Marco LiCalzi

Ca' Foscari University of Venice

CombinatoricsDiscrete mathematicsMathematical optimizationTrading strategyMathematical economicsOutcome (game theory)EconometricsEconomicsCommon value auctionMicroeconomicsDecision analysisAllocative efficiencyExpected utility hypothesisStock marketMathematicsProspect theoryComputer scienceMarket microstructureFunction (mathematics)Upper and lower boundsVolatility (finance)

104Publications

14H-index

682Citations

Publications 74

#1Robert Gibbons (MIT: Massachusetts Institute of Technology)H-Index: 61

#2Marco LiCalzi (Ca' Foscari University of Venice)H-Index: 14

Last. Massimo Warglien (Ca' Foscari University of Venice)H-Index: 18

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We study agents who distill the complex world around them using cognitive frames. We assume that agents share the same frame and analyze how the frame affects their collective performance. In one-s...

#1Marco LiCalziH-Index: 14

In 2009, the photographer Marianna Cook published a fascinating collection of 92 photographic portraits of mathematicians. Her single-page preface to the book exudes the same insight and sensibility that animate her pictures. The first sentence, presumably written after having met and photographed so many of them, claims that “mathematicians […] may look like the rest of us, but they are not the same.” If the external appearance is the same, the differences must be somewhere else: here we sketch...

#1Lorenzo BastianelloH-Index: 2

#2Marco LiCalziH-Index: 14

We revisit the Nash bargaining model and axiomatize a procedural solution that maximizes the probability of successful bargaining. This probability-based approach nests both the standard and the ordinal Nash solution, and yet need not assume that bargainers have preferences over lotteries or that choice sets are convex. We consider both mediator-assisted bargaining and standard unassisted bargaining. We solve a long-standing puzzle and offer a natural interpretation of the product operator under...

#1Marco LiCalziH-Index: 14

#2Roland MühlenberndH-Index: 6

We study a model where agents face a continuum of two-player games and categorize them into a finite number of situations to make sense of their complex environment. Agents need not share the same categorization. Each agent can cooperate or defect, conditional on the perceived category. The games are fully ordered by the strength of the temptation to defect and break joint cooperation. In equilibrium agents share the same categorization, but achieve less cooperation than if they could perfectly ...

#1Robert F. Bordley (UM: University of Michigan)H-Index: 4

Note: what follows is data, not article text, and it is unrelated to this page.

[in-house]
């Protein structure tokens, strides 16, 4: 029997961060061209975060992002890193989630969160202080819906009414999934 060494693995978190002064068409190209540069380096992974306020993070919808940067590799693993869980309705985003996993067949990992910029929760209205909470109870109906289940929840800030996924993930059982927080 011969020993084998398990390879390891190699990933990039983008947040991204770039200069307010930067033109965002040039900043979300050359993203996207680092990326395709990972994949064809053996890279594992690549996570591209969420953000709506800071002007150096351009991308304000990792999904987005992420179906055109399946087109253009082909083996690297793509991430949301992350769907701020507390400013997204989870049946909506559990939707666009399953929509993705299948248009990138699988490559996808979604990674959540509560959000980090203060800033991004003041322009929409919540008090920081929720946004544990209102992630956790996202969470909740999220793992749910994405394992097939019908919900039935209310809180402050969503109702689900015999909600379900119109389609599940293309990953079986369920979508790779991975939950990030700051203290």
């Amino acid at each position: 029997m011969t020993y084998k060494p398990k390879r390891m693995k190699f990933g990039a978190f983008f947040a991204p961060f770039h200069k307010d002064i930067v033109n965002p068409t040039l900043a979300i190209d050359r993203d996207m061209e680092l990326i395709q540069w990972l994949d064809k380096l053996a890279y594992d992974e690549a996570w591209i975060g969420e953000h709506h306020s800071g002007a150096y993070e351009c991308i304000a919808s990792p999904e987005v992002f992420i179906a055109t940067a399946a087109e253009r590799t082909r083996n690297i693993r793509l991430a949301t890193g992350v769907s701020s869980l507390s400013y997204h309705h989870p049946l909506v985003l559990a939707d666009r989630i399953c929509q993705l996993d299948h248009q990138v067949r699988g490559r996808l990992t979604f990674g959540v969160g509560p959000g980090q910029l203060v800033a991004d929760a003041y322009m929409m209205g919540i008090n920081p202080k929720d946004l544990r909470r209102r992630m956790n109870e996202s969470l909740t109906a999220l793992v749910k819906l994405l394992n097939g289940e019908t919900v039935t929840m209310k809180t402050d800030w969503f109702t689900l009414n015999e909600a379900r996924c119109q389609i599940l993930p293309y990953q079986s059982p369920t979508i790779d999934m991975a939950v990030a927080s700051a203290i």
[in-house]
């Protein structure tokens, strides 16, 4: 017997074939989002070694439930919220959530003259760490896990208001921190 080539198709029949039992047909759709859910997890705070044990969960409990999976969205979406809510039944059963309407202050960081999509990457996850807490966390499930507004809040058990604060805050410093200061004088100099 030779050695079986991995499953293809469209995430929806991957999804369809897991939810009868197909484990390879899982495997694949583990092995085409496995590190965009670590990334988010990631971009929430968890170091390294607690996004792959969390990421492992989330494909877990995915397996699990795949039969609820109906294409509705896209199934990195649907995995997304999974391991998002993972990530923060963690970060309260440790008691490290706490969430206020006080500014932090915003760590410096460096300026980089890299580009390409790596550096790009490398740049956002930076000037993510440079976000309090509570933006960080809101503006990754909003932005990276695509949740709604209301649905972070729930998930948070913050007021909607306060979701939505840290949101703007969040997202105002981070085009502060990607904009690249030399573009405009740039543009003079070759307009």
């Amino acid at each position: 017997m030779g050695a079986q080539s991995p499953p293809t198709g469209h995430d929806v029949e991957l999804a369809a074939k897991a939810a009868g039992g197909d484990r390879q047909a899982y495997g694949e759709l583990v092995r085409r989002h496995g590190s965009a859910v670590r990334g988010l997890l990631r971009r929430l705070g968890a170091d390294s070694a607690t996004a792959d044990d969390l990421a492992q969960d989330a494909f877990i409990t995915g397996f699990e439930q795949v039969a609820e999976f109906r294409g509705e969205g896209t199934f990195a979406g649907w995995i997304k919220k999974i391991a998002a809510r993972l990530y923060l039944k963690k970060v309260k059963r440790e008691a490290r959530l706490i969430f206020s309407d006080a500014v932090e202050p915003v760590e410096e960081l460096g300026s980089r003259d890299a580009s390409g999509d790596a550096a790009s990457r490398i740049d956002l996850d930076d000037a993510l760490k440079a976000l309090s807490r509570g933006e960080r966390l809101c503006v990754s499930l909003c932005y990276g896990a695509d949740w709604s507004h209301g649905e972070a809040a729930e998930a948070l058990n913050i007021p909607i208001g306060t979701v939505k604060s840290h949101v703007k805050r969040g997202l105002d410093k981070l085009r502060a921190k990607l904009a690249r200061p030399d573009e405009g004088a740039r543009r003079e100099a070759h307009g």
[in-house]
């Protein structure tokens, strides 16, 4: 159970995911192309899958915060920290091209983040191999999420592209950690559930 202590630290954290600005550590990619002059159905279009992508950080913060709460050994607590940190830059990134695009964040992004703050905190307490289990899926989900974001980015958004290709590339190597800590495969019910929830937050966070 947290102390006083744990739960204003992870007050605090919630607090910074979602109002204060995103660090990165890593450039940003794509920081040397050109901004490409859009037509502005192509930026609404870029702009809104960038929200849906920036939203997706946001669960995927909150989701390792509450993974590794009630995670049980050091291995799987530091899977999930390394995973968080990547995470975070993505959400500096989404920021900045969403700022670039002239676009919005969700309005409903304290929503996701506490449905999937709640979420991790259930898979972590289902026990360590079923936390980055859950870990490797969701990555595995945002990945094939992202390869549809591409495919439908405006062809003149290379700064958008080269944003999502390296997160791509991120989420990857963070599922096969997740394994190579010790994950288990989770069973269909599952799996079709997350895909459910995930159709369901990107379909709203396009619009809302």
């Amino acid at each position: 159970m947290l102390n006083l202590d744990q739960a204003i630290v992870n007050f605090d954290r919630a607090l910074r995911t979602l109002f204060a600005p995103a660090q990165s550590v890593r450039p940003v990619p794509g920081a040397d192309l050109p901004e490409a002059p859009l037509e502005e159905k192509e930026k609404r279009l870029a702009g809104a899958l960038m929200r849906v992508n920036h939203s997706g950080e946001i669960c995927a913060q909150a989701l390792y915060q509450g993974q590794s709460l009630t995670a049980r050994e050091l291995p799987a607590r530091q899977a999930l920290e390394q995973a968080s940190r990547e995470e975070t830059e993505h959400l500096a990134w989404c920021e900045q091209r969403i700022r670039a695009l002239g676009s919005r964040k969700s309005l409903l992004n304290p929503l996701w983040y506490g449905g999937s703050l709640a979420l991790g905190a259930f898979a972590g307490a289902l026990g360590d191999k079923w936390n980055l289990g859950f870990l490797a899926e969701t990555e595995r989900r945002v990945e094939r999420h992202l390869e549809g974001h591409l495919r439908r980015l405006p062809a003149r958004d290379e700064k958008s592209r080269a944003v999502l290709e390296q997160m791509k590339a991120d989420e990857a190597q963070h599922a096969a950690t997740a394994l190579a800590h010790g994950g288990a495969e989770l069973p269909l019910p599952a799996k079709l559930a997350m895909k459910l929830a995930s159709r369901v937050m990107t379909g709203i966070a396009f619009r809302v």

#2Marco LiCalzi (Ca' Foscari University of Venice)H-Index: 14

Last. Luisa Tibiletti (UNITO: University of Turin)H-Index: 9

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The “hard-easy effect” is a well-known cognitive bias on self-confidence calibration that refers to a tendency to overestimate the probability of success in hard-perceived tasks, and to underestimate it in easy-perceived tasks. This paper provides a target-based foundation for this effect, and predicts its occurrence in the expected utility framework when utility functions are S-shaped and asymmetrically tailed. First, we introduce a definition of hard-perceived and easy-perceived task based on ...

#1Marco LiCalzi (Ca' Foscari University of Venice)H-Index: 14

#1Marco LiCalzi (Ca' Foscari University of Venice)H-Index: 14

#2Nadia Maagli (University of Paris)H-Index: 1

Two agents endowed with different categorisations engage in bargaining to reach an understanding and agree on a common categorisation. We model the process as a simple non-cooperative game and demonstrate three results. When the initial disagreement is focused, the bargaining process has a zero-sum structure. When the disagreement is widespread, the zero-sum structure disappears and the unique equilibrium requires a retraction of consensus: two agents who individually associate a region with the...

#1Lorenzo Bastianello (Pantheon-Sorbonne University)

#1Marco LiCalzi (Ca' Foscari University of Venice)H-Index: 14

Last. L. Bastianello (University of Paris)

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We revisit the Nash model for two-person bargaining. A mediator knows agents' ordinal preferences over feasible proposals, but has incomplete information about their acceptance thresholds. We provide a behavioural characterisation under which the mediator recommends a proposal that maximises the probability that bargainers strike an agreement. Some major solutions are recovered as special cases; in particular, we offer a straightforward interpretation for the product operator underlying the Nash...

#1Lorenzo BastianelloH-Index: 2

#2Marco LiCalziH-Index: 14

We revisit the Nash model for two-person bargaining. A mediator knows agents' ordinal preferences over feasible proposals, but has incomplete information about their acceptance thresholds. We provide a behavioural characterisation under which the mediator recommends a proposal that maximises the probability that bargainers strike an agreement. Some major solutions are recovered as special cases; in particular, we offer a straightforward interpretation for the product operator underlying the Nash...

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